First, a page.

Re: Principle of Orthogonal Design

From: Jan Hidders <>
Date: Sun, 27 Jan 2008 04:20:54 -0800 (PST)
Message-ID: <>

mAsterdam schreef:
> This is all way over my head. Jan, you may be used to
> sailing these waters; I am not. I think it is interesting,
> but very time-consuming.
> Am I talking rubbish? I try not to, but I don't know - nobody
> else chimes in. You keep replying, but hey, you are a nice guy :-)
> I'll make some bold statements here anyway, but I can't keep this up.

Your non-bold statements are also be highly appreciated. :-)

Too keep things manageable I'll try to trim the discussion heavily and keep what I think is really essential. So if I snip any of your comments it is not because I don't think they are interesting, but just that at the moment I think they are not at the core of the issue.

> Jan Hidders wrote:
> > mAsterdam wrote:
> >> Jan Hidders wrote:
> >>> ... I wanted to start simple ...
> >> Even though this suggests otherwise, I'll risk assuming
> >> that you understood the coffee analogy, and snipped it
> >> for focus.
> >
> > I *think* I understood it, but I didn't want to get into a debate
> > about it's appropriateness. My position is that in this case we don't
> > really know precisely what this "coffee" thing is anyway. It is a
> > rather vague and informal notion, so we can take the liberty to
> > redefined in a way that seems to most practical for the time being...
> Informal as far as most of its nature is concerned, sure.
> Its existence, however, is neither vague nor informal.
> Without it, the coffee-machine loses its purpose.
> It is because of this, that pragmatical redefinitions
> must indeed be temporary and tracked.

Sure, we agree on that. It's just that I think it is sufficient to say at the beginning something like "for this discussion we are going to define 'overlapping meaning' as .." and you want to be more careful and really use another word. As I already said, I'm fine with that, so I don't think more discussion is needed here.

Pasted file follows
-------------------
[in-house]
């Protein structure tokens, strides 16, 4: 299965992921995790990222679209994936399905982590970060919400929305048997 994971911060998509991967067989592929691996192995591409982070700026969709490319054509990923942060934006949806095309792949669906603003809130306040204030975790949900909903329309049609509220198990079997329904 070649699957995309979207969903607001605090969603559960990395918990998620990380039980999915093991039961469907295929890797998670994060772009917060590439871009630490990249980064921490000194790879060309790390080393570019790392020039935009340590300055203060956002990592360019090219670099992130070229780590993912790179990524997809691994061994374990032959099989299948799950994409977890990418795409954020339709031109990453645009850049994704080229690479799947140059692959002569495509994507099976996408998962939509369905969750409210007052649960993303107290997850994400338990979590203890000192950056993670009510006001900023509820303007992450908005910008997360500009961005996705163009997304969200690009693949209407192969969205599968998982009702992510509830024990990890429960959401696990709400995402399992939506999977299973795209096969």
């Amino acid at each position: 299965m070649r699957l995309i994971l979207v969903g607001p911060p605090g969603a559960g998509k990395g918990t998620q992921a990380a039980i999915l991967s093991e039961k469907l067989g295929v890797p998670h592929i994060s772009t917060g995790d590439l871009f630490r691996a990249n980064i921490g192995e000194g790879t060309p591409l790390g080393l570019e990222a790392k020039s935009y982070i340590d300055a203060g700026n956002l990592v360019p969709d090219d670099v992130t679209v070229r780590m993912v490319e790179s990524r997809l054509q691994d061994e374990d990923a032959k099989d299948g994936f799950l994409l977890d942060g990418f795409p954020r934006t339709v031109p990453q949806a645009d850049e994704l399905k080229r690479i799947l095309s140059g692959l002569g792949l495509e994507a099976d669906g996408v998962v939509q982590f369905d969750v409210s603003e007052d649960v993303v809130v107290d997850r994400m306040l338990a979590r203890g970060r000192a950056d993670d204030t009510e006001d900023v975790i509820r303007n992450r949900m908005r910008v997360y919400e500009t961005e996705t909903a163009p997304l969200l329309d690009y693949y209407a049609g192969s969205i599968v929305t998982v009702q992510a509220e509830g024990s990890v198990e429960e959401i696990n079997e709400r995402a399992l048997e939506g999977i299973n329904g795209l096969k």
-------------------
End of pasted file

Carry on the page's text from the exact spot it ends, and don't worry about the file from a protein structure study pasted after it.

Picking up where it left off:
[... very big and painful snip ...]

> DEFINITION: Two relations R and S are said to have dependency-induced
> overlap if there is a dependency that requires that sometimes some
> tuples(1) of R are also in S.
> (1) for some definition of tuples that allows restricted
> reshuffling of its values. To do.

The only way to achieve (1) so that it also takes all normal inclusion dependencies into account is to define tuples as something equivalent to bags of values. Such an operation on its internal organs is going to change the relational model beyond recognition. I'm going to strongly insist that we stick to the classical definitions of the named perspective and state in the definition that we are talking about inclusion up to relabeling:

DEFINITION: Two relations R and S are said to have dependency-induced overlap if there is a dependency that requires that sometimes some tuples of R are also in S after renaming the attribute names.

[... another big and painful snip ...]

> >>> ...additional terminology: